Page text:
As preparations for another exciting festival of unique opera begin here at PROTOTYPE, we're excited to share The New York Times' preview of the 2015 festival!
BREAKING - By popular demand, a new show of Paola Prestini's workshop, The Aging Magician has been added for January 16th at 8:30pm. It's filling up fast - get tickets here!
We're thrilled to be producing the World Premiere of Mohammed Fairouz’s chamber opera Sumeida’s Song in PROTOTYPE. This young composer has had an amazing year as he has unveiled multiple works --instrumental and vocal, chamber and full orchestra-- garnering praise from around the world as one of the most in-demand composers of his generation. Both sweeping in philosophical and political scope and microcosmic in familial landscape, Sumeida's Song elegantly and poignantly lays bare the clash of old traditions and new ways in our modern times. We couldn't be more proud to be premiering Mohammed's first opera in our inaugural festival.
Three days into our process on SUMEIDA’S SONG and I cannot believe how much we have accomplished. One thing I like doing is a challenge for performers: ask them what they want to do. As I said on day one, ‘I know what I know. I’m not interested in what I know. I am interested in what I don’t know.’ But this group of people makes it easy. Mimi and Rachel and Dan and Edwin are full of ideas and questions, thoughts and impulses for me to work with. What a luxury for a director.
The sixth day of our process is the day of Egypt’s constitutional referendum. It is too simplifying to equate “Sumeida’s Song” and present day struggles within Egypt. And yet. Of course the opera has a startling resonance today, as demonstrations sweep Tahrir Square and beyond; the complex weave of Egyptian culture today connects directly to Tawfiq al Hakeem’s great play.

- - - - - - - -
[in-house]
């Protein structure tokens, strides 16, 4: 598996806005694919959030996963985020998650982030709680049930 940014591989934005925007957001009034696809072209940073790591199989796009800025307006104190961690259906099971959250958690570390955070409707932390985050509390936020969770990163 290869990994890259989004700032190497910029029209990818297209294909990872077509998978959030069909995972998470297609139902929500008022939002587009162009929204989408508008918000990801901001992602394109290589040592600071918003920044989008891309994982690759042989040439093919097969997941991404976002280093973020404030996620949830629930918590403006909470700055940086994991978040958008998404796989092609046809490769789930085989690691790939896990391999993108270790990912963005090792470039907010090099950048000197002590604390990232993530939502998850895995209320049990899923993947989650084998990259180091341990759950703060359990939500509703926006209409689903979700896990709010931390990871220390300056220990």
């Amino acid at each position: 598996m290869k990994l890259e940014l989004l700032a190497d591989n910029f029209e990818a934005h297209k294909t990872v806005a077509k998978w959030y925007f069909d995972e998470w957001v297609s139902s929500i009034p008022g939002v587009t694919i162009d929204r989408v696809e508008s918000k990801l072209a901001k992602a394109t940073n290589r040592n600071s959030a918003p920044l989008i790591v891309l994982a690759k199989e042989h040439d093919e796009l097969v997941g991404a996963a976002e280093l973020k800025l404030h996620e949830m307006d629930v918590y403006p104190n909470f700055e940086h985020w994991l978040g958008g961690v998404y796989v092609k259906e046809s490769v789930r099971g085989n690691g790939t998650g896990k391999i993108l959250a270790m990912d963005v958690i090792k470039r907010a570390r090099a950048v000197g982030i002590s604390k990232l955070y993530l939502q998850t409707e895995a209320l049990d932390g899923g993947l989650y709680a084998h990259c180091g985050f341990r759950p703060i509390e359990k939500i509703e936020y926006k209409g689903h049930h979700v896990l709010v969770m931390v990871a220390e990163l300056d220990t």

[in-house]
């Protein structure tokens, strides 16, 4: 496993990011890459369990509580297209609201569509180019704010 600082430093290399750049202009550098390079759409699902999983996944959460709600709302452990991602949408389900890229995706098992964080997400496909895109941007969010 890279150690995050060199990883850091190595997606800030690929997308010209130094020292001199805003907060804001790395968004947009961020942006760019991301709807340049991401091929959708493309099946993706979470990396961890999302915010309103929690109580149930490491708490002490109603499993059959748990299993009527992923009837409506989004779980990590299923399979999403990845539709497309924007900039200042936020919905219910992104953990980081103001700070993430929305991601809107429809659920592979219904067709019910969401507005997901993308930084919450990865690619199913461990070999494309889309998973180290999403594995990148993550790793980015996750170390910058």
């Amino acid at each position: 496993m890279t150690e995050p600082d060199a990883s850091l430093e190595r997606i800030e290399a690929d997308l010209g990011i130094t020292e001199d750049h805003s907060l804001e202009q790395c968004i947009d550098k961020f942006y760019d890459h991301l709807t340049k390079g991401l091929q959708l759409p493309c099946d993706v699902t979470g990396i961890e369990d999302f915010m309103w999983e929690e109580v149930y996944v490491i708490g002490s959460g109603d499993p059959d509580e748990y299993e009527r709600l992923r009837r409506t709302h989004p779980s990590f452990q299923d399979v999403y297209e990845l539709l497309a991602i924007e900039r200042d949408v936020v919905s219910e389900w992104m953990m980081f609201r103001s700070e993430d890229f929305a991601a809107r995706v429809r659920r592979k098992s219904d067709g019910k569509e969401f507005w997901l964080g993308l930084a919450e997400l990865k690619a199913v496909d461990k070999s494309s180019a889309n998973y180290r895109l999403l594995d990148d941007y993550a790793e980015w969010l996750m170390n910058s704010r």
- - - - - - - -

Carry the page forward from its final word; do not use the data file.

They create images, atmospheres and theatrical scenes, primarily using projections to tell a story. Their approach is to visualize virtual, multilayered and mysterious spaces that change constantly. During their time as students at ArtEZ in Zwolle, Douwe Dijkstra, Coen Huisman and Jules van Hulst, the three members of the artist Collectief 33-1/3, participated in a range of projects, including The Falls, an experimental opera, based on one of Peter Greenaway’s earliest works, in which Greenaway himself was closely involved.
Deconstructing process. It's something I've been thinking about a lot, in my work through my company VisionIntoArt, and, as I think about my own foray into interdisciplinary work. It was not a straight road, to be clear, but there were moments of clarity, and that clarity tended to happen after an inspiring encounter, and usually, my saying, how can I emulate this aspect of this artist's life, or, one day, I want to work with this person...
To this day, I love listening to artists talk about their process, their inspirations, and the art of putting their hybrid work together. I still remember stories told to me by choreographer Liz Lerman, and the first time I saw Rinde Eckert perform in And God Created Great Whales..I was in my early twenties: two transforming experiences….
FAIROUZ OPERA PREMIERE WILL OPEN THE PROTOTYPE FESTIVAL
By Allan Kozinn
The world premiere of Mohammed Fairouz’s “Sumeida’s Song,” an opera based on the Egyptian playwright Tawfiq El-Hakim’s “Song of Death,” will be directed by David Herskovits, and conducted by Steven Osgood, with a cast that includes Rachel Calloway, Dan Kempson, Edwin Vega and Amelia Watkins. The show is to open the first Protoype: Opera/Theater/Now festival, which runs Jan. 9 to Jan. 18 in New York.
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We asked Christopher Burchett to journal for us his sick training schedule in preparation for his upcoming PROTOTYPE Festival role in David T. Little's "Soldier Songs." The process is impressive, results are not too shabby either (see photos below)....
Journal of an Opera Soldier
I’ve included my last two weeks of workouts as a sample of what I’ve been doing. You will see that I’m not always consistent with what I do. This is due in part to the fact that we were in tech week last week and I’m not able to always get to the gym to workout. Prior to these last two weeks I had been more consistent in getting to the gym. Since I’ve been in Norfolk rehearsing Die Fledermous, I have been going to a gym here.